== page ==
Late at night on Sept. 18, 2003, water was creeping over the Inner Harbor's sea wall.
The morning after Hurricane Isabel hit, the Inner Harbor looked more like Venice, with Pratt and Light streets closed to vehicular traffic because of record flooding.
Residents in Fells Point and Inner Harbor canoed through city streets and waded to work in shorts. Downtown Annapolis and eastern Baltimore County, among other areas, also were left under several feet of water.
“The water is a beautiful thing, an asset. But sometimes, it turns on you,” Baltimore’s then-mayor, Martin O'Malley, told The Sun.
At the Power Plant on Pier Four south of Pratt Street, waves swept into the ESPN Zone bar. The Capitol City Brewing Company in Harborplace's Light Street pavilion offered beer for a penny a glass.
The owners of Captain James Crab House in Canton couldn't get the front door of their restaurant open because so much water had seeped inside. Co-owner Vasilious Tserkis was soaked to the chest, having waded into the water to retrieve patio furniture and an ice chest.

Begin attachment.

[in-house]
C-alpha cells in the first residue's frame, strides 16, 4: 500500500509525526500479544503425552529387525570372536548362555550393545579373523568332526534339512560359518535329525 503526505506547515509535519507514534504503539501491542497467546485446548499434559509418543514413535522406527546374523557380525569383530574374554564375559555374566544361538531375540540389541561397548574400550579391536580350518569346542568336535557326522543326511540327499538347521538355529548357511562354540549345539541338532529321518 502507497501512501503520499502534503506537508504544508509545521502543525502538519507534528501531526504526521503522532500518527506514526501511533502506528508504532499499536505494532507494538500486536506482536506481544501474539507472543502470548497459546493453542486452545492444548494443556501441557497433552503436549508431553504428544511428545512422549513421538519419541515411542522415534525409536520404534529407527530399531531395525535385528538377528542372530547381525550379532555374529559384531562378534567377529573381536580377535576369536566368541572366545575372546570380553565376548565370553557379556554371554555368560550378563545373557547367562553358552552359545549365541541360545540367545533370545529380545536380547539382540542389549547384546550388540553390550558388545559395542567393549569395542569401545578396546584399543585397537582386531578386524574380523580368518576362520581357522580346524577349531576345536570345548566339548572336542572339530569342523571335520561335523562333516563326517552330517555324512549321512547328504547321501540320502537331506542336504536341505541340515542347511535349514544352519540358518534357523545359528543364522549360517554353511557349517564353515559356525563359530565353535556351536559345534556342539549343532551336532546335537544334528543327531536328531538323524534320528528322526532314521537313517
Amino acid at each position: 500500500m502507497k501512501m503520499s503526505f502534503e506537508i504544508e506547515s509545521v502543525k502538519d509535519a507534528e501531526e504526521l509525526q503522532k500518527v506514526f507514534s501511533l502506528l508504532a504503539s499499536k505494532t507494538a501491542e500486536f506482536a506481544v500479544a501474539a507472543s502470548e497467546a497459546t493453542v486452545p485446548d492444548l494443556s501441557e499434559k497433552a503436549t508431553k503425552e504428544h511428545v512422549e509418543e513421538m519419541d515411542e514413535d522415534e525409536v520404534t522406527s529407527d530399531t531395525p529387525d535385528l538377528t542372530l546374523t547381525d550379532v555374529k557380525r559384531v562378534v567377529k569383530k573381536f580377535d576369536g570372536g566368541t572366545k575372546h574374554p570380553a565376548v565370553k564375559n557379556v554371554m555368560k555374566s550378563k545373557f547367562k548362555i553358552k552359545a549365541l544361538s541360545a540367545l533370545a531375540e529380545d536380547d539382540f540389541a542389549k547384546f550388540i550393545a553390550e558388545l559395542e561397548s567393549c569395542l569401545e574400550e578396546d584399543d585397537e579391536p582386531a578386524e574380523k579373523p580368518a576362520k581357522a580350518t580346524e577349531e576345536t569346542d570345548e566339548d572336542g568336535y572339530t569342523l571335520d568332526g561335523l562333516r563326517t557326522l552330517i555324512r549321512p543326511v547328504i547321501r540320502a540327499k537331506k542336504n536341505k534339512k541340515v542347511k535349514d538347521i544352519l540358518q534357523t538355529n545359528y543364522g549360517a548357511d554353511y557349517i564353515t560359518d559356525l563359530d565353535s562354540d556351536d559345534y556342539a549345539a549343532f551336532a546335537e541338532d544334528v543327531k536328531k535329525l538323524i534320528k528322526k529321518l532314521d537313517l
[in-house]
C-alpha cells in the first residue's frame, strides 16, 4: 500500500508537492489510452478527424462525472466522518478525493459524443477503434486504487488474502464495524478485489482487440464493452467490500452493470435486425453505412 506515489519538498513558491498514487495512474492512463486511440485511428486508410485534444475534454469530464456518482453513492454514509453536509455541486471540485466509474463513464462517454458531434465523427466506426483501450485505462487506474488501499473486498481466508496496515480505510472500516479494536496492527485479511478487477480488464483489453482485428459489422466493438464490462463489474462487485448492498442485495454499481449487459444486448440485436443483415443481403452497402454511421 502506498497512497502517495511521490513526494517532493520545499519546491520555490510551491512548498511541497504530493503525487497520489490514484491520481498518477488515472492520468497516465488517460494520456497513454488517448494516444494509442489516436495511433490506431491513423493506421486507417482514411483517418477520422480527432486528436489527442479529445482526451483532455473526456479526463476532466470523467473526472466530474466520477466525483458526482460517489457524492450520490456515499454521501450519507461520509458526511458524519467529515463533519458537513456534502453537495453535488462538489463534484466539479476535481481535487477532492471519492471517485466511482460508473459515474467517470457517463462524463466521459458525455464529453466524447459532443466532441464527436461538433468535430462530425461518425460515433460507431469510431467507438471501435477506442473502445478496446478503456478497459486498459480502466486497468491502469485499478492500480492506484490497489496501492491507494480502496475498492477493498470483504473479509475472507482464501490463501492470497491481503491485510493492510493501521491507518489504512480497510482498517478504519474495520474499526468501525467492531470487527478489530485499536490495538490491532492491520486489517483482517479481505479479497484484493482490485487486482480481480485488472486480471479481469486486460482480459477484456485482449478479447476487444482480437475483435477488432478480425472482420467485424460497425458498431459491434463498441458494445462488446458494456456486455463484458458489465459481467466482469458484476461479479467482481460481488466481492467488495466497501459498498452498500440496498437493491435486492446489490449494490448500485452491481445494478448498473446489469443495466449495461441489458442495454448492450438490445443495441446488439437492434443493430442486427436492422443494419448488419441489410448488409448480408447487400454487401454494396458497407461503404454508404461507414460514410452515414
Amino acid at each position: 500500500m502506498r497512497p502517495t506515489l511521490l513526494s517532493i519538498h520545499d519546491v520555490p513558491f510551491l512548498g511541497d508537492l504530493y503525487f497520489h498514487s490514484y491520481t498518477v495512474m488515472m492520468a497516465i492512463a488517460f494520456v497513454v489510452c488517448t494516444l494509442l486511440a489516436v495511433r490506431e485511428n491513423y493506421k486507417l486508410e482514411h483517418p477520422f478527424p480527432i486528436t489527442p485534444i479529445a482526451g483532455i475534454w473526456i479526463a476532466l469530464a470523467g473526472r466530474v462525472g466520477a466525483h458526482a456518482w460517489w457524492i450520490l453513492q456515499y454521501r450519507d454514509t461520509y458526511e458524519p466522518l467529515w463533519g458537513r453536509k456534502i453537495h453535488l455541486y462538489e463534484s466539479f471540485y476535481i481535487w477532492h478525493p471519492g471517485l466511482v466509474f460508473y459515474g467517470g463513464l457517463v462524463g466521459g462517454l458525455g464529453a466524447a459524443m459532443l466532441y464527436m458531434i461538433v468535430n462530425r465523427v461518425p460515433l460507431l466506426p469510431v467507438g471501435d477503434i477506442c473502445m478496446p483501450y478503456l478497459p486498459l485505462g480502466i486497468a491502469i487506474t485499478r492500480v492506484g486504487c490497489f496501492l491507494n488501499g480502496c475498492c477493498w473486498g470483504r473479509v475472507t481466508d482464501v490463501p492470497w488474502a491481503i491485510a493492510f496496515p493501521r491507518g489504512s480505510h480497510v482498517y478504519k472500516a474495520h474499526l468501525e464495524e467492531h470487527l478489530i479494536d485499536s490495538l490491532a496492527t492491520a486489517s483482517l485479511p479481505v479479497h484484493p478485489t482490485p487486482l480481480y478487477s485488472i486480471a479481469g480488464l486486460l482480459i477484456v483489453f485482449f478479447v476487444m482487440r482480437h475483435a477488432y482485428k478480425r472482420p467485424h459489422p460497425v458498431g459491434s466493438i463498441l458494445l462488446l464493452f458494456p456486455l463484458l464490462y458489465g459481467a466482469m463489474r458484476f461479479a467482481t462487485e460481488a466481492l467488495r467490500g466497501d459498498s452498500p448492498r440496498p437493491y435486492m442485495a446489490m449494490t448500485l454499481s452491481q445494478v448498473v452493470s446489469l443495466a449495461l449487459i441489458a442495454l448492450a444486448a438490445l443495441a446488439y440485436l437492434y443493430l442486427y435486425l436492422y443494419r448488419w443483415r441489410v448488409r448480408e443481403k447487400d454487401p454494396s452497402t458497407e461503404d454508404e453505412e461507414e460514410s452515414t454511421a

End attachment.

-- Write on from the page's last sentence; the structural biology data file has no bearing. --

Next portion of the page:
"There's probably crabs floating around inside,” Tserkis said.
In Fells Point, scene of the worst city flooding, the atmosphere was strangely upbeat as people marveled at the site of chest-high waters in city streets.
However, Tom Murphy was grim. He had been made homeless by the flood, which left 3 feet of water inside his apartment on Aliceanna Street. His refrigerator was floating, his stereo under water and his family photographs soggy.
"Wiped me out," he said. "Everything is ruined."
Overhearing his story, a neighbor offered him a place to stay.
More than 1.27 million households lost power in the state — the worst outage Maryland had ever seen, according to officials from the state's two major utilities.
Heavy industry along the waterfront slowed to a crawl as water flowed across piers, flooded access roads and made it difficult for employees to reach work. The General Motors assembly plant on Broening Highway was shuttered for the day.